The more days on the road, the more my body reflected the car’s tight quarters. My lips were cracked from the recycled air and my ass had not hurt so badly in my whole life. I hardly cared anymore about the states I was driving through. My impatience to arrive in Brooklyn was making me irritable, and the minutiae of the move and work it required was cramping my excitement. I wanted access to the same “bristling of desire” that floods through Jacaranda’s veins when she first arrives in New York. I didn’t want to acknowledge how fleeting such a sensation is, and how basing an entire move on it probably means I will be encountering some very difficult lessons.
When Jacaranda gets to New York, people meet her in disbelief, not understanding how anyone can actually be from LA. Despite assuming she was “too LA to be taken seriously,” Jacaranda was just LA enough to be coveted. I wasn’t arriving in New York with a book, but I was arriving with a hope that “I just moved here from LA” would be enough conversation fodder to coast through a few months of social anxiety. I could distract people from my frantic I-just-moved vulnerability with banal observations about the differences between both cities, like how the water in New York doesn’t actually taste that much better. It helped to spend less energy thinking about my words when I felt my body bumping into something unfamiliar every day.
Superficially, Sex and Rage is about traveling between cities, but the story is really about toying with sobriety. Sobriety from drugs, from alcohol, from relationships that exist more as an idea than reality. While in New York, Jacaranda comes face to face with the ramifications of constantly surfing and drinking in Southern California—a meeting with an editor is an exercise in ignoring the cravings for the Bloody Mary’s “tip-toeing” across her mind. I had no attachment to a drink of choice, but moving to New York was still about my own tired addiction—believing that out there, somewhere, is the thing that will fix all my problems. Intellectually I knew moving wasn’t going to make my life resistant to pain, but my body craved the move with enough vigor and energy and conviction to make it feel like I had no choice but to start fresh.
Reading the book before getting to New York was an exercise in imagination. Once settled in Brooklyn, though, I finished reading Jacaranda’s story with a new focus, connecting to her walks in Manhattan rather than along the beach in Santa Monica. Her New York moments were my touchstones now, as the bright yellow and hot pink book traveled underground with me those first few days. I devoured the languid prose—so visibly contrary to the speed of my new daily movements—and quickly finished the book, leaving Jacaranda’s New York to find that my own had started filling in its edges.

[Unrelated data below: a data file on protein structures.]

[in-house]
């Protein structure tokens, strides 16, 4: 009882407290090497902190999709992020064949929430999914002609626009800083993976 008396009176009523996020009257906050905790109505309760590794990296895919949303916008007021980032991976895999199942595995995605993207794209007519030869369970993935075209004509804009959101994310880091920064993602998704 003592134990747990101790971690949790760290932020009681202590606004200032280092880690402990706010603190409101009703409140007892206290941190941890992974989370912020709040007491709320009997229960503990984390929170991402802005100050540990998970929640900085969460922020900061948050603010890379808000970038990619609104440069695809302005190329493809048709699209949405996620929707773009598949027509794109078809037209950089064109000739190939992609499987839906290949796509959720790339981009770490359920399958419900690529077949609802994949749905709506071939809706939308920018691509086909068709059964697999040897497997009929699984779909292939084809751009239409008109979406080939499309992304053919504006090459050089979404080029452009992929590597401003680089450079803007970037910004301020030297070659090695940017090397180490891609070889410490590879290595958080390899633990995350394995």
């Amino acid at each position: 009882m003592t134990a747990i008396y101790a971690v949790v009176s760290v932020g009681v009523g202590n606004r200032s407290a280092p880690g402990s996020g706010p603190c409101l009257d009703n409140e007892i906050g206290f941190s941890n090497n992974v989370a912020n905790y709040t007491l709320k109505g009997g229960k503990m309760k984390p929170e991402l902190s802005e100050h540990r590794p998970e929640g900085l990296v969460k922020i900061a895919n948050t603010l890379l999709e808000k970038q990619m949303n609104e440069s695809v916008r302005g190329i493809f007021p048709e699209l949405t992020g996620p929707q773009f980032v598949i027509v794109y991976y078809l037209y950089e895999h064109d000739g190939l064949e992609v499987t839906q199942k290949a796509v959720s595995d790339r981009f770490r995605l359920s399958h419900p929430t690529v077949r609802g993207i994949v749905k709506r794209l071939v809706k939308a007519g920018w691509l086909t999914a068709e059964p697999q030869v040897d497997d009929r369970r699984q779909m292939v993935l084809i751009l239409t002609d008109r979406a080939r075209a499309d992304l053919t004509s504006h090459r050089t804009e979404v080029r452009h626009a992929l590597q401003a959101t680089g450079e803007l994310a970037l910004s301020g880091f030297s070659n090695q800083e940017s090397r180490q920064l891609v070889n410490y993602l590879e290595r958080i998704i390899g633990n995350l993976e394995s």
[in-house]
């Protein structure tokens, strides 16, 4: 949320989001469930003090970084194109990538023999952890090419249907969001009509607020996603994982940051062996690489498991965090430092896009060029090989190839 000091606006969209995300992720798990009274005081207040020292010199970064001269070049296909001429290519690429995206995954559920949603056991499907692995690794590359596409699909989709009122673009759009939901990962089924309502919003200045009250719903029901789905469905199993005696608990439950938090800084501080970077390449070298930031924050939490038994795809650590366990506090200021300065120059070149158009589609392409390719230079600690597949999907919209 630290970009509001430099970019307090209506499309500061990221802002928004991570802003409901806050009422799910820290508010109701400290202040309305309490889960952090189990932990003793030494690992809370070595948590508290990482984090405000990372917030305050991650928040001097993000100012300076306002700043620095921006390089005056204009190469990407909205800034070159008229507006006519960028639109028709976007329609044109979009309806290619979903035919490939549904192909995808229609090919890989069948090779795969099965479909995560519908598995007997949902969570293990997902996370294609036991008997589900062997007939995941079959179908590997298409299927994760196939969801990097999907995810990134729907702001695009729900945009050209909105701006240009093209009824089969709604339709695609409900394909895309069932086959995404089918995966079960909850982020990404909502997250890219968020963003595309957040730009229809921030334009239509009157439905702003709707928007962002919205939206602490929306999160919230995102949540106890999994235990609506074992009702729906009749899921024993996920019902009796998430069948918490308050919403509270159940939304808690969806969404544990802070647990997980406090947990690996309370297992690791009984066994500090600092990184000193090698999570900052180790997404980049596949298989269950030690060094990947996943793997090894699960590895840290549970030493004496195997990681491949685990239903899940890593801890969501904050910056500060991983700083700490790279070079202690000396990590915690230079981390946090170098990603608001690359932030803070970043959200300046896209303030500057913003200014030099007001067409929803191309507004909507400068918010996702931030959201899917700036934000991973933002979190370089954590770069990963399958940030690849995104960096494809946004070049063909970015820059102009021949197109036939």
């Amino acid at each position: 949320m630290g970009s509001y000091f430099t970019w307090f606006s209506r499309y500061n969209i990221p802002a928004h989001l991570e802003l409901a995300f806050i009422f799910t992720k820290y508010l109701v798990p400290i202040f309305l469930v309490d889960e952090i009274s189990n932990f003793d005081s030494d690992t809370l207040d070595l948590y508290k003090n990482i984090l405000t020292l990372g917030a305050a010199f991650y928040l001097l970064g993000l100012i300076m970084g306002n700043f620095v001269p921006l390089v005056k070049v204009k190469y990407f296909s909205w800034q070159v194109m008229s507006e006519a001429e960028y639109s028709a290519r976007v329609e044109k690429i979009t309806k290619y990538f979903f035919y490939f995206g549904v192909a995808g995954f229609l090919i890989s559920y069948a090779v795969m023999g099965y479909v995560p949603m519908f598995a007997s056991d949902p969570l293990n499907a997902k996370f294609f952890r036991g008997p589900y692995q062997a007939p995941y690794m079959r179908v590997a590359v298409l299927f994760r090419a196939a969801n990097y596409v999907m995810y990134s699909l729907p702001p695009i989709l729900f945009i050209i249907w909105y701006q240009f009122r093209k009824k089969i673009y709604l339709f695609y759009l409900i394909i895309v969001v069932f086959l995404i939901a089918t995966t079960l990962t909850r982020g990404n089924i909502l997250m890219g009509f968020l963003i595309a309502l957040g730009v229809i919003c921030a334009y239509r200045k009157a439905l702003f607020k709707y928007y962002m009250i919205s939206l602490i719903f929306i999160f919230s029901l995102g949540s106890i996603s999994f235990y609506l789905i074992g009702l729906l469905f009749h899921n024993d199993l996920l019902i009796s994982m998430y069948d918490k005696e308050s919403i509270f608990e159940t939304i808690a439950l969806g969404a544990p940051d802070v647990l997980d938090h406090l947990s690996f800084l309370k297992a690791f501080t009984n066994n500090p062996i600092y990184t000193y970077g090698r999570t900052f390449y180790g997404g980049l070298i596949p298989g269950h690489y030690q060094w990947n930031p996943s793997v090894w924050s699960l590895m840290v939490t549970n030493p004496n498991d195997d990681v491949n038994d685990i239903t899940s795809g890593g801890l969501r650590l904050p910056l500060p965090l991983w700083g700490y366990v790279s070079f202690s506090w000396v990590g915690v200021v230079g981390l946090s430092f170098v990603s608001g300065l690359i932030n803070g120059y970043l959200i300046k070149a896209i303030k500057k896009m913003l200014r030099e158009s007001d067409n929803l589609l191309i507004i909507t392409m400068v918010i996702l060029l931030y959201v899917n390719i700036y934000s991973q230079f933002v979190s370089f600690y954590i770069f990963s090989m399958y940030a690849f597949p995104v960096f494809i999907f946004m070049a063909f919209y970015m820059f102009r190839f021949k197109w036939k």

It took about 8 months for those edges to solidify—for the adrenaline to wear off and my anxieties to catch up with me. As soon as I started feeling the fear and self-doubt and loneliness I was hoping to leave behind, I knew I had actually moved. I had settled enough into a life that my self felt comfortable enough to remind me that it’ll always be there. As much as I felt like I was the same, though, I also knew I had already experienced massive change. I had moved across the country. My original fantasies about having New York rid me of the struggles of life were not too far from the truth; it did not eliminate discomfort, but rather filled me with such intense levels of it that I couldn’t help but adjust. As such, much to my frustration, I learned that adjusting to discomfort is the most direct route to subduing its power. Jacaranda knew this, too. She had “seen the very worst of the Old World seductions and had even drunk its bad waters, which were supposed to be fatal to innocent virgins, but here she still was. She’d lived to tell the tale.” Months after reading those words, I found myself living them.
And yet, California continues to linger. Like Jacaranda said about New York, “Well, it’s nice. But there’s no burritos.”
ABOUT THE AUTHOR
Annie Lloyd is a writer in Brooklyn by way of Los Angeles.
Header photo by Nick Jio.